• DdC says:

        It’s a way to protect their investments and campaign financing. Someday that will make the news, and then I’ll go get drunk. Haven’t since 1980.

  21. strayan says:


    Some folks crashed Sabet and the Heritage Foundation’s anti legalisation event:

    • DdC says:

      Czarbarry McCaffrey? WTF is he still doing with a microphone? Someone put that old horse out to pasture or send him to the glue factory.

    • Francis says:

      McCaffrey said “libertarians have a nice coherent argument” in favor of legalization, but that marijuana foes cannot allow either major party to embrace that position.

      Yeah, just because legalization advocates have a coherent argument and opponents don’t, doesn’t mean politicians should embrace the formers’ position. No, wait, that’s actually incoherent… although I suppose that makes sense… in a sense. (Great, now I’ve got a headache.)

      He also scolded a CNN host who, he said, found marijuana a humorous topic.

      “There is nothing funny about drug abuse,” he lectured. “In terms of public policy, I think we’ve embarked on a rolling disaster.

      *raises one eyebrow*

      “Relaxing laws clearly leads to more teenage drug use,” he said, because “the message that it’s dangerous will be blunted.”

      Oh, goddamnit. You fucking hypocrites.

      Event organizer Kevin Sabet, a former presidential drug adviser who co-founded the anti-legalization group Smart Approaches to Marijuana, encouraged a nuanced conversation about marijuana before introducing a panel including Barry McCaffrey, the Clinton administration’s drug czar, and Stuart Gitlow, a board member of Sabet’s group and a leader of the American Medical Association, which opposes legalization.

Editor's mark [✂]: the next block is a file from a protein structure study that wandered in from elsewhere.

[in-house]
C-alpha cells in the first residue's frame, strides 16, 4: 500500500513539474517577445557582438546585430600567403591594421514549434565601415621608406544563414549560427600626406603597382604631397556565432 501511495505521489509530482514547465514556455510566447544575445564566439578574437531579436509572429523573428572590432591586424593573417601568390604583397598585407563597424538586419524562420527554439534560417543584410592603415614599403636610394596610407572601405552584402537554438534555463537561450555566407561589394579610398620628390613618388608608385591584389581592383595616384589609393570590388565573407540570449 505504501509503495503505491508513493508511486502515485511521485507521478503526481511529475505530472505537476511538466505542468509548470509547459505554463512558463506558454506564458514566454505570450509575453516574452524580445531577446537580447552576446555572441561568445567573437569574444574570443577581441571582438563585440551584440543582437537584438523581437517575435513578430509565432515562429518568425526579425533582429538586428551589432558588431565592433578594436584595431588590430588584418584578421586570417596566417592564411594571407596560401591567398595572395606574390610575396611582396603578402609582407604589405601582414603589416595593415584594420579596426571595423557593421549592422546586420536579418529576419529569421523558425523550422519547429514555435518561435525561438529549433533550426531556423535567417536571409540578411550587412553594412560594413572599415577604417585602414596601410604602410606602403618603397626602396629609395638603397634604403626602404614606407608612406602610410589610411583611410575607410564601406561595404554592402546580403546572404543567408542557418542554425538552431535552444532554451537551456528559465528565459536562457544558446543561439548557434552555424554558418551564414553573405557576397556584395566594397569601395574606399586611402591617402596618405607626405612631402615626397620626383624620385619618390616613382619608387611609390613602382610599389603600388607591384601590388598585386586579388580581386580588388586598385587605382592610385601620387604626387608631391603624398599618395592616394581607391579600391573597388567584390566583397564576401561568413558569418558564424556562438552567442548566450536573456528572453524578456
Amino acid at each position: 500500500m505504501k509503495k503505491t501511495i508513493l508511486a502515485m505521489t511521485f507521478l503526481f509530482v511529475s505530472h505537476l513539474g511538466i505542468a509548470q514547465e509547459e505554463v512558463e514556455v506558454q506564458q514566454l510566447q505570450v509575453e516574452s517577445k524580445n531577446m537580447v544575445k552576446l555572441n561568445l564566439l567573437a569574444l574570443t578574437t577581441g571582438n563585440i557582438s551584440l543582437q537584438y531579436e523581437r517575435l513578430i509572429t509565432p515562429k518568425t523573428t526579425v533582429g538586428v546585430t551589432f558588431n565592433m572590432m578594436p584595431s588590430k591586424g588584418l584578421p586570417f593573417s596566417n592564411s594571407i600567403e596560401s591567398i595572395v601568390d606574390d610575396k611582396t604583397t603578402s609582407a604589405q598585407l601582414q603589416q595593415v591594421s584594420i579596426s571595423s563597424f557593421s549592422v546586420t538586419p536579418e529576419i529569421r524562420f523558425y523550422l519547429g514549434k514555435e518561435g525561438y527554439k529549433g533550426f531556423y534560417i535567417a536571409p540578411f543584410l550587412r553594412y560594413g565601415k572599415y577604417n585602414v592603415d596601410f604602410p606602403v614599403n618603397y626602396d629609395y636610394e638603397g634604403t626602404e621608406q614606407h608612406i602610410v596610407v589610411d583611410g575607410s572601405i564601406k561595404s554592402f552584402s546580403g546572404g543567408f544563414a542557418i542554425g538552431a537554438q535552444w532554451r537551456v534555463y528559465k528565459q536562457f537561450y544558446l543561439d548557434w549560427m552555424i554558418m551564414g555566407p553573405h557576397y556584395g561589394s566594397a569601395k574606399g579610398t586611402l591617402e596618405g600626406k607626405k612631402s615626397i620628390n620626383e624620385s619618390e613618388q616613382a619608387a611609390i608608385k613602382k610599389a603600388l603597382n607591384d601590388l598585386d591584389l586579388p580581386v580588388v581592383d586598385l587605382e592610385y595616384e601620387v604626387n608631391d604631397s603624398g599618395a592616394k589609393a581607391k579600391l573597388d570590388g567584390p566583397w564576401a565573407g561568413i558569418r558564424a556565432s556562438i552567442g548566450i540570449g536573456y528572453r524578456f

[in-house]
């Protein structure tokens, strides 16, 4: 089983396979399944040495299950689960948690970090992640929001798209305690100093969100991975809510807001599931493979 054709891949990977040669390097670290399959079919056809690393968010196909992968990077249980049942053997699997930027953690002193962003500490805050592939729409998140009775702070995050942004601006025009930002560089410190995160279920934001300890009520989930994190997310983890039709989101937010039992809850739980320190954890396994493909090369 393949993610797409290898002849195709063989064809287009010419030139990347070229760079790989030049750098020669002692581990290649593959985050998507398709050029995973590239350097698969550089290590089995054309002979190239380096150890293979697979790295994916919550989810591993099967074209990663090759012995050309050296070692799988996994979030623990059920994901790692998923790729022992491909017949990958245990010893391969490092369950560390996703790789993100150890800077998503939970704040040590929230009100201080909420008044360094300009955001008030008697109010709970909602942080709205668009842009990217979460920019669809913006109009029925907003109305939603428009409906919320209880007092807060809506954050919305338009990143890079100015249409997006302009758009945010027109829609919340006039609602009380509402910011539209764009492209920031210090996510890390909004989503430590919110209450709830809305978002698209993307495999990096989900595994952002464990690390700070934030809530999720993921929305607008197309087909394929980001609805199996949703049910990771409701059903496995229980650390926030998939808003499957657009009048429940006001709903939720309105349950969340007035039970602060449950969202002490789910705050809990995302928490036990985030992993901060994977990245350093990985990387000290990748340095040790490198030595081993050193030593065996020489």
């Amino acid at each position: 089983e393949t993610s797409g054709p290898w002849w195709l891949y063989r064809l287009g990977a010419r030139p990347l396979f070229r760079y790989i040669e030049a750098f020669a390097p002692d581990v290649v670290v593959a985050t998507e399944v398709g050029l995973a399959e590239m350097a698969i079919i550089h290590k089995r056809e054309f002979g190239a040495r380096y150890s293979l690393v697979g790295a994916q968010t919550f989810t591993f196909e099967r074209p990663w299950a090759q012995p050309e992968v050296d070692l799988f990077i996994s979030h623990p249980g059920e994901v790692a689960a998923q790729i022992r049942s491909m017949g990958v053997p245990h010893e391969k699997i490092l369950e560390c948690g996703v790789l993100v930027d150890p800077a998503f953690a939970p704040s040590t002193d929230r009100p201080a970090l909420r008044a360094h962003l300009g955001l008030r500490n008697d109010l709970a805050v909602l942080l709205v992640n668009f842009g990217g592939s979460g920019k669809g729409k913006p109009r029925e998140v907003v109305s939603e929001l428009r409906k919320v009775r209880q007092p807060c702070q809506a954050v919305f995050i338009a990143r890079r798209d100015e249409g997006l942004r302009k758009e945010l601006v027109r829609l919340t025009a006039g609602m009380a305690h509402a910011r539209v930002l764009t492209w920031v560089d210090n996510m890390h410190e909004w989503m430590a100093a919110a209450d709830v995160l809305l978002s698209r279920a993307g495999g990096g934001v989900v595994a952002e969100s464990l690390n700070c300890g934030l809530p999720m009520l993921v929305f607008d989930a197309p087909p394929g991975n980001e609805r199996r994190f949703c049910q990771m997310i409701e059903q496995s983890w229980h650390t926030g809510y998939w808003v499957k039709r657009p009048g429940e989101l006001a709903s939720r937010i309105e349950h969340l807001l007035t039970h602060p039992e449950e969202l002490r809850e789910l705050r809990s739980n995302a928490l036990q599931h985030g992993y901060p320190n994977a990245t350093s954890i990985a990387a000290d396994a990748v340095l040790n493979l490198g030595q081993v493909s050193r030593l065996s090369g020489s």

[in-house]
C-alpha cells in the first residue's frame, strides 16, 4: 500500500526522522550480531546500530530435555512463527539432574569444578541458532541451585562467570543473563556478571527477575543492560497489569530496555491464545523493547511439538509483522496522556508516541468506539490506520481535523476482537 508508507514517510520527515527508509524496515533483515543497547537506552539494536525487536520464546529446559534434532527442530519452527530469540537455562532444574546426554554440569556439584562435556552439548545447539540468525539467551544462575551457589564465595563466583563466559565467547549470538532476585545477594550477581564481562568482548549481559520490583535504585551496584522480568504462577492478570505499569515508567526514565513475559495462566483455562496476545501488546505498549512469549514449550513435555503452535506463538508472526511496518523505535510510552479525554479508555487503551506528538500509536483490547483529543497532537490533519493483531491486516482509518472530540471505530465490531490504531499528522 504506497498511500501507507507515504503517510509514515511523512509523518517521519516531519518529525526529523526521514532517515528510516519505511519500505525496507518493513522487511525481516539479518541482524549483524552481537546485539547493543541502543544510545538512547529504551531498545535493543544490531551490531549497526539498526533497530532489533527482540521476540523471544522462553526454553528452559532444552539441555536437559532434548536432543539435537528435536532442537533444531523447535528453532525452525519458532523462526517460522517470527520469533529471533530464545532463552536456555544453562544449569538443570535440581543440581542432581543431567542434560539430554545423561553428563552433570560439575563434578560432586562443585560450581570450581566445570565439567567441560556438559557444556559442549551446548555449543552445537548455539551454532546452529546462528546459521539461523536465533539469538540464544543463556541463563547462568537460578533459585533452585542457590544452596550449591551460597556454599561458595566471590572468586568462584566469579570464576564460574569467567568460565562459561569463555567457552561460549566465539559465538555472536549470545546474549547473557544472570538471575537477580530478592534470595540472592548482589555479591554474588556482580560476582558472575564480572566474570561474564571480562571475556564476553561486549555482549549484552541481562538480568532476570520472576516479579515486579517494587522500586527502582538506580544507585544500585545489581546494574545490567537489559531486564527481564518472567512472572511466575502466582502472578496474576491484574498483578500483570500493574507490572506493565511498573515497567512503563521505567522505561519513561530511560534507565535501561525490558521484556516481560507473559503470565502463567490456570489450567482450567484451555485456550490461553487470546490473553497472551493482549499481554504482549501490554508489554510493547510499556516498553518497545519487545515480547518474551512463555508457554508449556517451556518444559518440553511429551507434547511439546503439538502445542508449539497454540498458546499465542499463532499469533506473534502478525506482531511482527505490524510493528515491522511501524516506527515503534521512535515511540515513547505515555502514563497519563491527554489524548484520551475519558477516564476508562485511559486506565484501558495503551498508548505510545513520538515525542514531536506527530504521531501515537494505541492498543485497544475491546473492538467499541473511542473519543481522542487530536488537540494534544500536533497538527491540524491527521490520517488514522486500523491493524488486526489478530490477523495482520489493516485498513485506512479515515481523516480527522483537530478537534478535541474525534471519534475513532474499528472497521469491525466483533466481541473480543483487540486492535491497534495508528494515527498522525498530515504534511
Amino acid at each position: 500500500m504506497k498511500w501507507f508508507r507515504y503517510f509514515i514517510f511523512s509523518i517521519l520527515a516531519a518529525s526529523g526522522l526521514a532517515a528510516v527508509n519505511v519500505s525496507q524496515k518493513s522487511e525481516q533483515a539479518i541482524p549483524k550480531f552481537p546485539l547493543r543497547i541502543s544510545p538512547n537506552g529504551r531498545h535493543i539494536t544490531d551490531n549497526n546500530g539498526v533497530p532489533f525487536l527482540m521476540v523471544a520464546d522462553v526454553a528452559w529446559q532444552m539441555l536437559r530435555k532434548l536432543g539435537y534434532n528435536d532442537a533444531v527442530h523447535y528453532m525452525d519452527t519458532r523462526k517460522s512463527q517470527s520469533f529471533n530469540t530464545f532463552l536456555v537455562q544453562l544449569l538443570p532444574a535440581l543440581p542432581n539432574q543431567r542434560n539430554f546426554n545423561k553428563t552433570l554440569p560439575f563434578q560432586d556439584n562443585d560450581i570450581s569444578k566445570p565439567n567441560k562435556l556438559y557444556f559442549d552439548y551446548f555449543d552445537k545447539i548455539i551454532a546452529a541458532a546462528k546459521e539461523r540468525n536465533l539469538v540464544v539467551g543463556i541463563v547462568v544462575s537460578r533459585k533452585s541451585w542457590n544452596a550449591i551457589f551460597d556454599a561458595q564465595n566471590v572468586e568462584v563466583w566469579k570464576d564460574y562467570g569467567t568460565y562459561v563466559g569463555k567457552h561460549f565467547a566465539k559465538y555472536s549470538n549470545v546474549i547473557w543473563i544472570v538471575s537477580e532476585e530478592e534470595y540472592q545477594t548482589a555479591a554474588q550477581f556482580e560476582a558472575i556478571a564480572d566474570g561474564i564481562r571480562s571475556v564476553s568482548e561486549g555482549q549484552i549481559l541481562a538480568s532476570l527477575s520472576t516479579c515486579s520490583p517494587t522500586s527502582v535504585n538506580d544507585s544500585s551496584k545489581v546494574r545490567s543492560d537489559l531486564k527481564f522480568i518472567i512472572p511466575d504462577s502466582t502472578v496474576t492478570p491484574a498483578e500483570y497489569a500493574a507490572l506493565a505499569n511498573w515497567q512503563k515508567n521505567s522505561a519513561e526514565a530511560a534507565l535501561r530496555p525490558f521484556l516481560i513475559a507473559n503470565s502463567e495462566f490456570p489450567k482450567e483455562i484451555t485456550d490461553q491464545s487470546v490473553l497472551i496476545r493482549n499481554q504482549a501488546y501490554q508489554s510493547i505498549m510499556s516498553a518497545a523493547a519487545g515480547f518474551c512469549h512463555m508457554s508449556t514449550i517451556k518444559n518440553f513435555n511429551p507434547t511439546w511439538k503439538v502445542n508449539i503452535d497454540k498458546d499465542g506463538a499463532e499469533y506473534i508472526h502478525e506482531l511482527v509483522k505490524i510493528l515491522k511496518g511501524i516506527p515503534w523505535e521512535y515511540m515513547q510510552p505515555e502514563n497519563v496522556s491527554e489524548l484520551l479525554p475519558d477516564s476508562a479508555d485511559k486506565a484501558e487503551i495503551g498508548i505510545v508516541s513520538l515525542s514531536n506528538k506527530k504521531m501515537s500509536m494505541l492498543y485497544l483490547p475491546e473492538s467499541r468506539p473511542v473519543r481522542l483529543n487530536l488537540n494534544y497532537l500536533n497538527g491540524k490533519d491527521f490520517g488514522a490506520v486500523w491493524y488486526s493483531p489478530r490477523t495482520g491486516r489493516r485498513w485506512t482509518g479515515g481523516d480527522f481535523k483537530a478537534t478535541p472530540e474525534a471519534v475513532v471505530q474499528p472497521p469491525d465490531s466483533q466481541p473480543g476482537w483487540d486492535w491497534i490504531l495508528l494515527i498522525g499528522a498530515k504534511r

Yep, when I hear the words “nuanced conversation about marijuana,” I instantly think Kevin Sabet and Barry McCaffrey.

  22. All these prohibitionists are suffering from low THC

  23. DdC says:

    Feds Propose Taxing Marijuana, True Cash Crop via @forbes
    With all the upheaval in Washington, it isn’t likely that federal proposals to tax marijuana will pass anytime soon. Yet as Professor Paul Caron catalogs, economists are looking anew at the proposed Marijuana Tax Equity Act (H.R. 501). It would end the federal prohibition on marijuana and allow it to be taxed. Growers, sellers and users would not to fear violating federal law. But dealing with taxes would be another story.

    • claygooding says:

      Fuck them right in their taxes,,if they can’t stop us now with it banned almost worldwide what can they do once it is legal worldwide?

      All this prohibition has made us very good at stealth growing.

      • thelbert says:

        i don’t know how stealthy i am, but i do know all my neighbors know. and i haven’t been snitched off in the last ten years.

Comments are closed.